One in fifteen people in the United States develop appendicitis at some point in their lifetime. Yet, it is one of the single most frequently misdiagnosed conditions in emergency rooms. Nearly 1/3 of the patients appearing in an emergency room with appendicitis have already been seen by a doctor and misdiagnosed once before.
Symptoms of Acute Appendicitis
A textbook case of appendicitis includes high fever and severe pain in the lower right abdomen with more dull pain near the naval or front, upper abdomen. Many people experience nausea and vomiting soon after the onset of pain. However, a large number of people suffering from appendicitis don’t have the classic symptoms. Appendicitis must be considered in every doctor’s differential diagnosis whenever a patient complains of continuous abdominal pain and tenderness.
Avoiding a Common Misdiagnosis
Appendicitis is most often misdiagnosed as gastroenteritis because the conditions present with similar symptoms. It is also commonly misdiagnosed as urinary tract infection (UTI), Chron’s disease and other gastric disorders. CT scans, blood tests and rectal examinations can be used to determine whether the pain and tenderness is a result of an inflamed appendix, a diverticulitis flare up or some other innocuous condition.
Additionally, obtaining a thorough medical history can help rule out other causes of pain.
Appendicitis typically requires surgery to remove the infected appendix and a course of antibiotics to prevent infection. Because the organ is not needed for survival, it is
If the appendix bursts it can allow chemicals from the appendix to spill into the abdomen, damaging other nearby organs. In minor cases, the resulting infection can be treated with antibiotics, but in others extensive surgery may be needed.
When a doctor misses a diagnosis of acute appendicitis, there is an increased likelihood of perforation and peritonitis (tearing and swelling of the wall that covers the abdominal organs), which can cause death, adhesions that lead to recurrent bowel obstruction, or loss of fertility in women. Appendicitis is not to be taken lightly.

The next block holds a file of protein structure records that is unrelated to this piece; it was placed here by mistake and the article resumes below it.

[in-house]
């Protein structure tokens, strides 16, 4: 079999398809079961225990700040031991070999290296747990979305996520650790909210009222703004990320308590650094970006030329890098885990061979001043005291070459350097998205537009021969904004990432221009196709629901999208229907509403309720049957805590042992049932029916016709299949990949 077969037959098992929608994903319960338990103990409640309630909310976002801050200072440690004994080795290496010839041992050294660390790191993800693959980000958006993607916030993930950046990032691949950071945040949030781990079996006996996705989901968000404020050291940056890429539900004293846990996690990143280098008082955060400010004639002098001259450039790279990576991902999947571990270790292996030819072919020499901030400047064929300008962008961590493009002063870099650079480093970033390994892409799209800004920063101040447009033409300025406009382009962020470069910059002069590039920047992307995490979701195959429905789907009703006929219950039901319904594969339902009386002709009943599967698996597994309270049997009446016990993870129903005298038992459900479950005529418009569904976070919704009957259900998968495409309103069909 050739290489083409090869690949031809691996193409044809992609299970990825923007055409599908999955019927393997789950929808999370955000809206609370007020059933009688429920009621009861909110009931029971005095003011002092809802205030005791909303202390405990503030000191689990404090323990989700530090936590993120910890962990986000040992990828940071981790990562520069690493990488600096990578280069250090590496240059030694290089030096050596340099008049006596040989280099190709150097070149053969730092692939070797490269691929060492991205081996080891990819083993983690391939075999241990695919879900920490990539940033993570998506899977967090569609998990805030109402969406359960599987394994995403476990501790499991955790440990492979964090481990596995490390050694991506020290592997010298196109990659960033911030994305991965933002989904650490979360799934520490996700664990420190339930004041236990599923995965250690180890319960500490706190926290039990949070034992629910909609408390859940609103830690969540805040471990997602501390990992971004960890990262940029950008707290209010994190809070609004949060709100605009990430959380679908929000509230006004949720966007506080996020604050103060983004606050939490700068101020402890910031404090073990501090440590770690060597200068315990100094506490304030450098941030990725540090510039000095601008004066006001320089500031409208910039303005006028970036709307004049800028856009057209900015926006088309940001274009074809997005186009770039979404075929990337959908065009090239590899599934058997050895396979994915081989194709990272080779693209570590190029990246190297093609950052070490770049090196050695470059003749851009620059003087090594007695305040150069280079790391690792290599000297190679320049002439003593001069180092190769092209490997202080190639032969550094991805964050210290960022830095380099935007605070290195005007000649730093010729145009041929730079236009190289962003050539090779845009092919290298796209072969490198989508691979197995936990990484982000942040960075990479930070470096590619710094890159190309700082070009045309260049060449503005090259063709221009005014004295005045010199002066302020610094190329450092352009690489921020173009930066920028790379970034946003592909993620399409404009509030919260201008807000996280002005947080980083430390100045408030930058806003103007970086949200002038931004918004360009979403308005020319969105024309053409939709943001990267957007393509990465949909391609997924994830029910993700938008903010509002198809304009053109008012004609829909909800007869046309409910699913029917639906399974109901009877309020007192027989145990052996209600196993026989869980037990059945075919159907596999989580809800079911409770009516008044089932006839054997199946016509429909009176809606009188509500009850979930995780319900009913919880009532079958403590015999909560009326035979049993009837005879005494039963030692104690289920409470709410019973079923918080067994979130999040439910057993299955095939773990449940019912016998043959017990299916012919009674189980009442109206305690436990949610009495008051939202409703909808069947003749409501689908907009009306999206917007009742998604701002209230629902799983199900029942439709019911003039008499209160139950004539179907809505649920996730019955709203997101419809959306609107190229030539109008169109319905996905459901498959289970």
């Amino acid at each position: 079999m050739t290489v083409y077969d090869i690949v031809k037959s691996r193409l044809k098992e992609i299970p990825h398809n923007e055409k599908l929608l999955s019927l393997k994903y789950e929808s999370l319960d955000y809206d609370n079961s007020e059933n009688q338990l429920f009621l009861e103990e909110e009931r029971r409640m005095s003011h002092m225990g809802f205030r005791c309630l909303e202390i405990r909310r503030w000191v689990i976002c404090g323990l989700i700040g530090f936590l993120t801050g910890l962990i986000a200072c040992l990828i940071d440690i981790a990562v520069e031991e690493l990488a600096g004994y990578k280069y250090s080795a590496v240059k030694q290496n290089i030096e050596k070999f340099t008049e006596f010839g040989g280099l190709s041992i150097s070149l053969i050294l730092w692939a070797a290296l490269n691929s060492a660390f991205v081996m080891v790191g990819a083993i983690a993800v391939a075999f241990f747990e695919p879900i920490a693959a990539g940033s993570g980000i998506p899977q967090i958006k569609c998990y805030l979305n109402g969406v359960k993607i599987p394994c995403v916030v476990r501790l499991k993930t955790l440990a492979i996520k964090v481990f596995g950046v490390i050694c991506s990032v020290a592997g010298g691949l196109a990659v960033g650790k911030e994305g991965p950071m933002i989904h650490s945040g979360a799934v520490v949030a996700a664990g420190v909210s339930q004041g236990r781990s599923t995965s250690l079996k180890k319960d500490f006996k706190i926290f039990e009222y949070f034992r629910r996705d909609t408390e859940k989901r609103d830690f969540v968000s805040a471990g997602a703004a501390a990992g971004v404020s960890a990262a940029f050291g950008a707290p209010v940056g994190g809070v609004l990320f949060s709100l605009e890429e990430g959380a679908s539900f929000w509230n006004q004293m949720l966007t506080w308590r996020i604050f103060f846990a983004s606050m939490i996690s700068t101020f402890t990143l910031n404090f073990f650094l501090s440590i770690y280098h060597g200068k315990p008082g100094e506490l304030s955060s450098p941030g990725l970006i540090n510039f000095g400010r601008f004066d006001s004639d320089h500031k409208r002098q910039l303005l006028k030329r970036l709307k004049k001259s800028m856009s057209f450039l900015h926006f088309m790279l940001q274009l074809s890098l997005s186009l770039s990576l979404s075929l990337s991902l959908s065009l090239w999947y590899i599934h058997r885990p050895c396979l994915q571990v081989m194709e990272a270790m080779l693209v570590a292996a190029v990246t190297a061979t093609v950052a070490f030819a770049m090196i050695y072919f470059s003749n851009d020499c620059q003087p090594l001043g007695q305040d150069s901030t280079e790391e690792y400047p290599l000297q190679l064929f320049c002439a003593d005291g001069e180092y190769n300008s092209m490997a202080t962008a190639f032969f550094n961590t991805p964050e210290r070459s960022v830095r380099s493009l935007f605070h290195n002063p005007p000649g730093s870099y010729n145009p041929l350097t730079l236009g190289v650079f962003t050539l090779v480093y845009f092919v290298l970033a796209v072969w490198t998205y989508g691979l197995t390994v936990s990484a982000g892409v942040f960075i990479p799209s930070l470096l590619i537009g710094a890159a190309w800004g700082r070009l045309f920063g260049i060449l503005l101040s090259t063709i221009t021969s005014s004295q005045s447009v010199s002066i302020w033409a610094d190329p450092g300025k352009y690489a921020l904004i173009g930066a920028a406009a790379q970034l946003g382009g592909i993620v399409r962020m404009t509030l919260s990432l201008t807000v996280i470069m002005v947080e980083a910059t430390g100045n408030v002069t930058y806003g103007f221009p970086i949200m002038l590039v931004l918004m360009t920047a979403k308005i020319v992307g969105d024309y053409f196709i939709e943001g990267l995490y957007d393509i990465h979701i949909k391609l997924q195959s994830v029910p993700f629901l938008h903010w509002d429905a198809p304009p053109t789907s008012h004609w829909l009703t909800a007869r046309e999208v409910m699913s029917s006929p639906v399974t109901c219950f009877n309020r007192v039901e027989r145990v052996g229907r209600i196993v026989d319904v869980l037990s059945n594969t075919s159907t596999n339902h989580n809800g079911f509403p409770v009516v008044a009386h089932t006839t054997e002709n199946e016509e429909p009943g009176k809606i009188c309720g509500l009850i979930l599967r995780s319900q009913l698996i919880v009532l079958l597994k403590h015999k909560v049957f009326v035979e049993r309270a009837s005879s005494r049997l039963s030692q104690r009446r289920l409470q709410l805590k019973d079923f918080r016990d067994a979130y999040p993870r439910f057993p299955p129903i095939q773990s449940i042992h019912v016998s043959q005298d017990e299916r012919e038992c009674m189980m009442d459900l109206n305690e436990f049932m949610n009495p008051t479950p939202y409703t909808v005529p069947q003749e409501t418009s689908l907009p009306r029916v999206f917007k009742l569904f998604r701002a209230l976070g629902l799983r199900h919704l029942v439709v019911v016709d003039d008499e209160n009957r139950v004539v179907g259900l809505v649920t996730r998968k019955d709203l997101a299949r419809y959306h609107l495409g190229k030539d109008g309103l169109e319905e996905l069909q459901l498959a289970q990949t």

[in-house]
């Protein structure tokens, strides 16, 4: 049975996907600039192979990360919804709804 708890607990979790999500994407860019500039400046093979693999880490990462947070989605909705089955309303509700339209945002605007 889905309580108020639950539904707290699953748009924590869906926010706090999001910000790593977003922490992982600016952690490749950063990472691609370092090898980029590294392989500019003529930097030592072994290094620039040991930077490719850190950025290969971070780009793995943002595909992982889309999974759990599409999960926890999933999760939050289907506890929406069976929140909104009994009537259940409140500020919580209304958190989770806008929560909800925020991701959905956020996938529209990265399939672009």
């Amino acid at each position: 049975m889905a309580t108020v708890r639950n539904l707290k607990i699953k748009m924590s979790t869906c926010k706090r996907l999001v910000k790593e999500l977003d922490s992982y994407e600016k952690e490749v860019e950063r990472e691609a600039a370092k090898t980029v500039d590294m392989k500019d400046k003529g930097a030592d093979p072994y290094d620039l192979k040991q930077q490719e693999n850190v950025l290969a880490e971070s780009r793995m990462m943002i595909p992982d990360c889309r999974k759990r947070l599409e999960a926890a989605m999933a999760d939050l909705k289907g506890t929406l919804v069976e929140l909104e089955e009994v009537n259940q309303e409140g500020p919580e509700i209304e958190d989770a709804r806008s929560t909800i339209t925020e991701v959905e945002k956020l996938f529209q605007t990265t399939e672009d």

If you or a member of your family has suffered from a perforated or burst appendix because of an untimely diagnosis of acute appendicitis, you may have a claim for medical malpractice, and should consider consulting an experienced medical malpractice attorney as soon as possible. In Florida, the law limits the time you have to file a claim for medical malpractice, so it is important to seek counsel as soon as you are ready. Your attorney will conduct a complete review of the medical records to determine if you have a viable claim for monetary compensation.
Do You Think You May Have A Medical Malpractice Claim?
If you believe you may have a Florida medical malpractice claim you need to speak with an experienced medical malpractice attorney, in order to comply with Florida’s pre-suit investigation requirements, and the strict time limits involved. Contact us online or call our office directly at 888.815.6398 to schedule a free consultation to discuss your case. Even if we are unable to take on your case, we always do our best to suggest other attorneys who can assist you.
It's important to keep in mind, in order to have a solid medical malpractice claim your doctor or surgeon must have been negligent in performing their services or diagnosis. Not every case will qualify as medical malpractice.